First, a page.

The Mood of the Sale
The Mood of the Sale

To be successful at selling vehicles, you must be able to quickly understand the emotions churning inside your potential clients’ minds. Having empathy for your clients and their situations is critical. You have to become skillful at synchronizing what you say with a wide variety of client emotions. How well you do this makes a powerful impact on your income.

It’s sad but true, many people put off making vehicle decisions until they absolutely have to. They wait until their old vehicle is in such a state that it either isn’t going to last much longer or will cost them dearly in repairs. Perhaps they weren’t prepared to make a vehicle investment at this time, but for whatever reason, the need has become urgent.

In some cases, your potential clients may have been forced into talking with you by someone else (a spouse, a parent, a boss) who thinks they need a new vehicle more than the clients themselves do. You may work with people who are suffering pain from major upheavals that have taken place in their lives that have caused them to downsize from a vehicle they love to something more affordable. Whatever the situation is, you will have to adjust your demeanor, your words and how you present yourself and your inventory.

I teach selling skills. Yet, if I taught you all the strategies and all the words to say, and failed to teach you the importance of having empathy for your clients, I’d be doing you and them a disservice. To be successful in this business you must know a lot about how to sell and about your products. But, even more important, you must truly care about people, if you plan to make this business a lifelong career.

Start right now by asking yourself, "How do I feel about how they feel?" If your attitude is, "I couldn't care less," don't be surprised if they don’t care about doing business with you. You can’t fake concern. If you’re not truly empathetic to your clients’ needs, your attitude will show through and the clients will pick up on it. They may not even be consciously aware of it, but something will tell them you’re in it for the money and they’ll raise walls of sales resistance about making a decision today.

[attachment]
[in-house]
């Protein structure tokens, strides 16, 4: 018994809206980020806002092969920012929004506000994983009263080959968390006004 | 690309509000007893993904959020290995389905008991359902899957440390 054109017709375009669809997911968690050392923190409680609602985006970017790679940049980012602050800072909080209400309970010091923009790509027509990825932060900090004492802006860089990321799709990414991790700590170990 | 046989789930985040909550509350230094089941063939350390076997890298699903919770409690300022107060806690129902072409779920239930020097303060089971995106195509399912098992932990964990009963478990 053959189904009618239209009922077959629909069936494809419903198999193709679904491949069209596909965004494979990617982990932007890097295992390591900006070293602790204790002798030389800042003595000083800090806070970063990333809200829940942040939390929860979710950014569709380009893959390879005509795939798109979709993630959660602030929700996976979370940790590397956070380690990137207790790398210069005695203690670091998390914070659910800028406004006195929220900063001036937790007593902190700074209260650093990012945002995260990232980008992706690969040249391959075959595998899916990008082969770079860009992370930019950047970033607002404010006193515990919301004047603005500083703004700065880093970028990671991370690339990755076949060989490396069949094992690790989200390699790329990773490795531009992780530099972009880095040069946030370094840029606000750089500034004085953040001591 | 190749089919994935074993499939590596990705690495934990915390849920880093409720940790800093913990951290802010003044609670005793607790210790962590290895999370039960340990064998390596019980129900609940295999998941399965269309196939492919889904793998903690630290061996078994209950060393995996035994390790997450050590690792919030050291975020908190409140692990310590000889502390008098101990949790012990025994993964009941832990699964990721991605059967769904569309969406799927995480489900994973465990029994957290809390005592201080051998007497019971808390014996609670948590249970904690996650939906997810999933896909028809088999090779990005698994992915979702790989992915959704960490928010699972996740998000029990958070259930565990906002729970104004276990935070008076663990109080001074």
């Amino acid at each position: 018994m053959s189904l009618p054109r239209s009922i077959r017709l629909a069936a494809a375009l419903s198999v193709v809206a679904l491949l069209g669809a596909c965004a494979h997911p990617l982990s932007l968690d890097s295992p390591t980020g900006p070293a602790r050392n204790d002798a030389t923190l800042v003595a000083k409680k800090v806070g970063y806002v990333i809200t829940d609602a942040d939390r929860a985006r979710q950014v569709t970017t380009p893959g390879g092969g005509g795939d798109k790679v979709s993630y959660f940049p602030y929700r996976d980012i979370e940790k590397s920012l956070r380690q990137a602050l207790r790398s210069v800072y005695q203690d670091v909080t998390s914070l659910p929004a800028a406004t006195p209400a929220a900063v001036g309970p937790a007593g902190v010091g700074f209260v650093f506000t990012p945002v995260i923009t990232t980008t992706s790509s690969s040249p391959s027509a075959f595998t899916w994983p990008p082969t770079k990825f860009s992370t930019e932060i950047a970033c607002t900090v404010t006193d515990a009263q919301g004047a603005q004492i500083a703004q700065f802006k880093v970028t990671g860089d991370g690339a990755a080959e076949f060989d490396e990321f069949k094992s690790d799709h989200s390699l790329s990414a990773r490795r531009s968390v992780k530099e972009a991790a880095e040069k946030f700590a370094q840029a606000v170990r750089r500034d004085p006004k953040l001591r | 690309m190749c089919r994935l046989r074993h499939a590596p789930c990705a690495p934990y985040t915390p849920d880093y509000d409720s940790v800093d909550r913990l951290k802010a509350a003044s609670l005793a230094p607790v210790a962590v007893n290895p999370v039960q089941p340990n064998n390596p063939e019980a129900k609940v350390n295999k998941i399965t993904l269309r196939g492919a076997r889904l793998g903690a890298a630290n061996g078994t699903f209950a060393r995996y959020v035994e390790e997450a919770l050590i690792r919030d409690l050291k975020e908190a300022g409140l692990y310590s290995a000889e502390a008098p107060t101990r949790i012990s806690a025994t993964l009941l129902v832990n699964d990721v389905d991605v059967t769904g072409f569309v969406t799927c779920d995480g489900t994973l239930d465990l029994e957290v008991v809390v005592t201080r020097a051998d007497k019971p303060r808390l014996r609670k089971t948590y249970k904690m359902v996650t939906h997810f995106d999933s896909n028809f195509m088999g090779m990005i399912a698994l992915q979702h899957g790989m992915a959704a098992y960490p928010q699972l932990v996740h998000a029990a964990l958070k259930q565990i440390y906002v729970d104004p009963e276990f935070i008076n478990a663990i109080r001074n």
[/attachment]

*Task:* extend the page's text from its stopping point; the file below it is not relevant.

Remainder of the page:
If I were talking with a wife and husband who are having their first child, I'd be a little more concerned with relating to her than him. Even though he’ll be excited about the future and have vehicle safety concerns, she’ll be more likely (as mothers are) to be concerned about the ease of getting the child in and out of the vehicle…whether or not there’s room for a stroller and the other paraphernalia that is transported with small children. Both may be very concerned with economy because we all know that babies are expensive.

Now let's look at another situation. Perhaps your potential clients were recently in a situation where their vehicle broke down and caused them to miss out on a road trip or job interview. Now, they’re talking with you to see that it doesn’t happen again. With these folks, focus on the security that a reliable vehicle can provide. One or both of them might be upset or angry about being in this situation. You’ll have to tread lightly with this couple until you get them focused on the solution rather than the problem.

The key to success in any selling situation is to leave your opinions, your personal situation, your history outside the door, unless you have faced a similar situation where you can speak from the heart. Start asking questions as soon as you establish rapport so you can understand why they are talking with you. What are they thinking? What do they think they need versus what your experience tells you they need? Why do they think that? There's an underlying reason that they’re ready and willing to talk with you right now. Until you know that reason, you can't start feeling their feelings and relating to them properly in order to serve their needs.

Although some situations are touchy to work with, they're more likely to give you the opportunity to render great service to someone who really needs it. You're working with people who make buying decisions emotionally, not logically. You must first work with their emotions, then help them see the logic in following the plan you recommend.

As an automotive professional, you have more than a job; you have an absolute obligation to do everything in your power to feel like your clients feel and respond to their feelings appropriately.